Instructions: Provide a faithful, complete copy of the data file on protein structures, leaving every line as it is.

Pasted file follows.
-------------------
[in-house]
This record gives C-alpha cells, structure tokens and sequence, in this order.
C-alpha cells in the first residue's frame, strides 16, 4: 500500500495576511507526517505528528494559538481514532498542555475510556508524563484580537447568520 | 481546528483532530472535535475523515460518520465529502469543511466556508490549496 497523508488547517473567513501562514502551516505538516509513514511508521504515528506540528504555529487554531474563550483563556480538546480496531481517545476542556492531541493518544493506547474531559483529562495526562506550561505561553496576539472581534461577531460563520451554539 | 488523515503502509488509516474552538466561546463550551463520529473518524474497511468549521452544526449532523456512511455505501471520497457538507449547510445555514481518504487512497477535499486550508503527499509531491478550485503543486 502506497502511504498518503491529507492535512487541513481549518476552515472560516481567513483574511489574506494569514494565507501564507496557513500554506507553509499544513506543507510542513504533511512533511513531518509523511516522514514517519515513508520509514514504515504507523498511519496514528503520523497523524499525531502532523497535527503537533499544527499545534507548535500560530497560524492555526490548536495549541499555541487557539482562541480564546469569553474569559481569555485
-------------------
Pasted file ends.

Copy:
[in-house]
This record gives C-alpha cells, structure tokens and sequence, in this order.
C-alpha cells in the first residue's frame, strides 16, 4: 500500500495576511507526517505528528494559538481514532498542555475510556508524563484580537447568520 | 481546528483532530472535535475523515460518520465529502469543511466556508490549496 497523508488547517473567513501562514502551516505538516509513514511508521504515528506540528504555529487554531474563550483563556480538546480496531481517545476542556492531541493518544493506547474531559483529562495526562506550561505561553496576539472581534461577531460563520451554539 | 488523515503502509488509516474552538466561546463550551463520529473518524474497511468549521452544526449532523456512511455505501471520497457538507449547510445555514481518504487512497477535499486550508503527499509531491478550485503543486 502506497502511504498518503491529507492535512487541513481549518476552515472560516481567513483574511489574506494569514494565507501564507496557513500554506507553509499544513506543507510542513504533511512533511513531518509523511516522514514517519515513508520509514514504515504507523498511519496514528503520523497523524499525531502532523497535527503537533499544527499545534507548535500560530497560524492555526490548536495549541499555541487557539482562541480564546469569553474569559481569555485